Thursday, September 23, 2010

Is There More to Online Ads Than Meets the Eye?

Summary: A new study suggests that online campaign ads might be more effective for voter persuasion than previously thought.

Last year, we mentioned how some political scientists were beginning to think that campaign ads were going to go the way of the dodo. We challenged that theory.

From the post:

“…we’ve mentioned how little beats voter-to-voter contact in spreading a campaign’s message and winning support. That means candidates have to rely on volunteers to make phone calls and canvass neighborhoods, as well as hopeful donors to finance it all. And just like the disappearance of yard signs would scare a campaign’s donors and volunteers, so would the disappearance of TV spots in a national, statewide, or even congressional election."

And thus, we made the following prediction about the future of campaign advertising:

“…more campaign ads will be produced, but perhaps seen less on television. With the online age, more and more ads will be emailed, blogged, and seen on YouTube than TV. It will be a more cost effective way to communicate with supporters that expect to see an operational campaign producing ads.”

However, a new study by Global Strategy Group finds that online campaign advertising might be good for more than engaging one’s supporters.

From an email blast they sent about the study:

“…likely Democratic primary voters exposed to television and online ads viewed our candidate, Chris Kelly for Attorney General, more favorably than those exposed only to television ads. Telephone polling of voters in two media markets uncovered a 19 point lift in Kelly's overall favorability ratings in Santa Barbara, where voters saw only television advertising, and a larger 23 point lift in Palm Springs where voters saw both television and online advertising. The study also showed a lift in favorability, recall and vote share among the campaign's key target audiences who were exposed to the TV and online ads.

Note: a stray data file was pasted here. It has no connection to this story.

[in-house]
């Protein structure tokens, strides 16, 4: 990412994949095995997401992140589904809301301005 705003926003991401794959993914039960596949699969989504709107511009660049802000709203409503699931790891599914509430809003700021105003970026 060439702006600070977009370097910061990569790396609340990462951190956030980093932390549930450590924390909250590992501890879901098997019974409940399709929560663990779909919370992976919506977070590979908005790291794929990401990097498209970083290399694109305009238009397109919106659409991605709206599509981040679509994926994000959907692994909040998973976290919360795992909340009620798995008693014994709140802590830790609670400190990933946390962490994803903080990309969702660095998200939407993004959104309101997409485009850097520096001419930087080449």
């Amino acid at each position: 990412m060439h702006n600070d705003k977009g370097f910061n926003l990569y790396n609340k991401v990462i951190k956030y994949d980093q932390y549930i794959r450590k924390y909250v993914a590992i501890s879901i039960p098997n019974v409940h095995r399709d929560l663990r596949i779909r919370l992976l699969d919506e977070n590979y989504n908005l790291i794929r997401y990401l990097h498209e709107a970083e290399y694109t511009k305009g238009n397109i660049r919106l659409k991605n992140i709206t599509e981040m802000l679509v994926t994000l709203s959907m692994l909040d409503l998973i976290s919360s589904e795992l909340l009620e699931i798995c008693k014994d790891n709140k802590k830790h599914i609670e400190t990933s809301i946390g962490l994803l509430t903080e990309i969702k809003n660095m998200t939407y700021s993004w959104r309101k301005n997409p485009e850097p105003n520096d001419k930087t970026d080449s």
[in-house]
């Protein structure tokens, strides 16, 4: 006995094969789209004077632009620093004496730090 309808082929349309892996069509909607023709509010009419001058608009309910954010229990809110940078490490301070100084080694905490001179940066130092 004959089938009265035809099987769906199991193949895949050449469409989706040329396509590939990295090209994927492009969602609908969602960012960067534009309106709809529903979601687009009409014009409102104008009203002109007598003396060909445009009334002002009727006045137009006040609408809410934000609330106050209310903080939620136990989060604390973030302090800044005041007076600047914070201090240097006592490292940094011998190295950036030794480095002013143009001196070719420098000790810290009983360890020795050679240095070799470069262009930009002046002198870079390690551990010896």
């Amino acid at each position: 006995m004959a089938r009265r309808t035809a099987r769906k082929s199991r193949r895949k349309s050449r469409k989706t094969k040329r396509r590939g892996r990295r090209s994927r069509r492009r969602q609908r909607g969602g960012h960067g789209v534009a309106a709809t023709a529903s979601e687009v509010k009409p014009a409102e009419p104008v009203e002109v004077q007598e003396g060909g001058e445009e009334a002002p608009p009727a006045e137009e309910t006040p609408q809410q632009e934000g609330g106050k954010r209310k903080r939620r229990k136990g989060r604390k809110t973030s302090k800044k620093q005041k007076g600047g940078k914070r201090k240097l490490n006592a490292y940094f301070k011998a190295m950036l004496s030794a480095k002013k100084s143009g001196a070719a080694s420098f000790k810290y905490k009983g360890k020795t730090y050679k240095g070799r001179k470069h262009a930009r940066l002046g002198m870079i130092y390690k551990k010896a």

The results of this study offer the first real evidence that campaigns can count on the web, not only to raise money and drive voters to their sites, but also to help build their brand, get their message out and positively influence voters. It is clear that online advertising will continue to play a key role in political communications in the coming years.”

Now it’s difficult to say what exactly caused the “point lift” in Palm Springs. It could have easily been attributable to more word-of-mouth communication between supporters and their friends and family. After all, supporters who see the online advertising might have been more inclined to tell their immediate contacts about Kelly than supporters who did not.

Nevertheless, the results speak for themselves. A greater online presence is certainly beneficial to a campaign, and online advertising can bolster that presence.

Tuesday, September 21, 2010

Political Activity Keep the Economy Moving

Hi everyone! Sorry I’ve been off the map for the past three months or so, I was working a very exciting race in Milwaukee County over the summer and had to take a break from the blog.

Now I’m back.

I’ll have more on the race I did in the future, but in the meantime I thought I’d share an interesting story I heard on NPR recently.

We all know that the United States is going through a rough patch economically. But there are some high-growth industries out there, and one of them is politics.

Thanks to the Supreme Court’s decision in Citizens United v. FEC, there has been an explosion of growth within the world of political campaign activity. Even Democratic consultants who disagreed with the outcome of the case couldn’t help but look around and say “there is some strong opportunity for business here.”

And just like that, one relatively nominal sector of the economy received the biggest stimulus of all -- an influx of corporate and union cash.

Now, as I pointed out back in January, it’s not likely that many of these organizations would be willing to dole out cash for independent expenditures supporting or opposing candidates. What happened to Target in Minnesota is a good example. But as NPR makes clear, it’s been pretty easy for these corporations and unions to do it without being identified.

It’s been an interesting election year, watching just how much of an impact the Court’s ruling -- and the precedence it’s created -- has had on the political realm. I am certain this will not be the last we hear about campaign finance issues this year.